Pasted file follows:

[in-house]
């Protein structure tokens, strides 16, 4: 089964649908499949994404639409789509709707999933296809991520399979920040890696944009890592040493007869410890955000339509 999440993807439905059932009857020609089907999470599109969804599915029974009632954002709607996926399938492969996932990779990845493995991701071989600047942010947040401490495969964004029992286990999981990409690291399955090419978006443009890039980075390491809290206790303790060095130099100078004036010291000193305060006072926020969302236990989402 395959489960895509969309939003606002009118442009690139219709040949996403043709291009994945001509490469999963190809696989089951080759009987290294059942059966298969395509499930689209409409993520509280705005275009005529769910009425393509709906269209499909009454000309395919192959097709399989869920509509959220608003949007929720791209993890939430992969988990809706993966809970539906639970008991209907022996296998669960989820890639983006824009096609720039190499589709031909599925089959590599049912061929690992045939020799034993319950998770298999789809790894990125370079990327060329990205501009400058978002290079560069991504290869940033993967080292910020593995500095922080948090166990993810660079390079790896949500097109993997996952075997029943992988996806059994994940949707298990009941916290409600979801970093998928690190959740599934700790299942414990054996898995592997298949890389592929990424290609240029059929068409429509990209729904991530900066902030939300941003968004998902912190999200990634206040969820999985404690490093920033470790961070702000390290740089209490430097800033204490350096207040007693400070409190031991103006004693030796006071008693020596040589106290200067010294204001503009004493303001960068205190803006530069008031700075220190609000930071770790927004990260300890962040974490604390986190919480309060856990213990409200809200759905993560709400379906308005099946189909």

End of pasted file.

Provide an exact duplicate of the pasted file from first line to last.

[in-house]
């Protein structure tokens, strides 16, 4: 089964649908499949994404639409789509709707999933296809991520399979920040890696944009890592040493007869410890955000339509 999440993807439905059932009857020609089907999470599109969804599915029974009632954002709607996926399938492969996932990779990845493995991701071989600047942010947040401490495969964004029992286990999981990409690291399955090419978006443009890039980075390491809290206790303790060095130099100078004036010291000193305060006072926020969302236990989402 395959489960895509969309939003606002009118442009690139219709040949996403043709291009994945001509490469999963190809696989089951080759009987290294059942059966298969395509499930689209409409993520509280705005275009005529769910009425393509709906269209499909009454000309395919192959097709399989869920509509959220608003949007929720791209993890939430992969988990809706993966809970539906639970008991209907022996296998669960989820890639983006824009096609720039190499589709031909599925089959590599049912061929690992045939020799034993319950998770298999789809790894990125370079990327060329990205501009400058978002290079560069991504290869940033993967080292910020593995500095922080948090166990993810660079390079790896949500097109993997996952075997029943992988996806059994994940949707298990009941916290409600979801970093998928690190959740599934700790299942414990054996898995592997298949890389592929990424290609240029059929068409429509990209729904991530900066902030939300941003968004998902912190999200990634206040969820999985404690490093920033470790961070702000390290740089209490430097800033204490350096207040007693400070409190031991103006004693030796006071008693020596040589106290200067010294204001503009004493303001960068205190803006530069008031700075220190609000930071770790927004990260300890962040974490604390986190919480309060856990213990409200809200759905993560709400379906308005099946189909």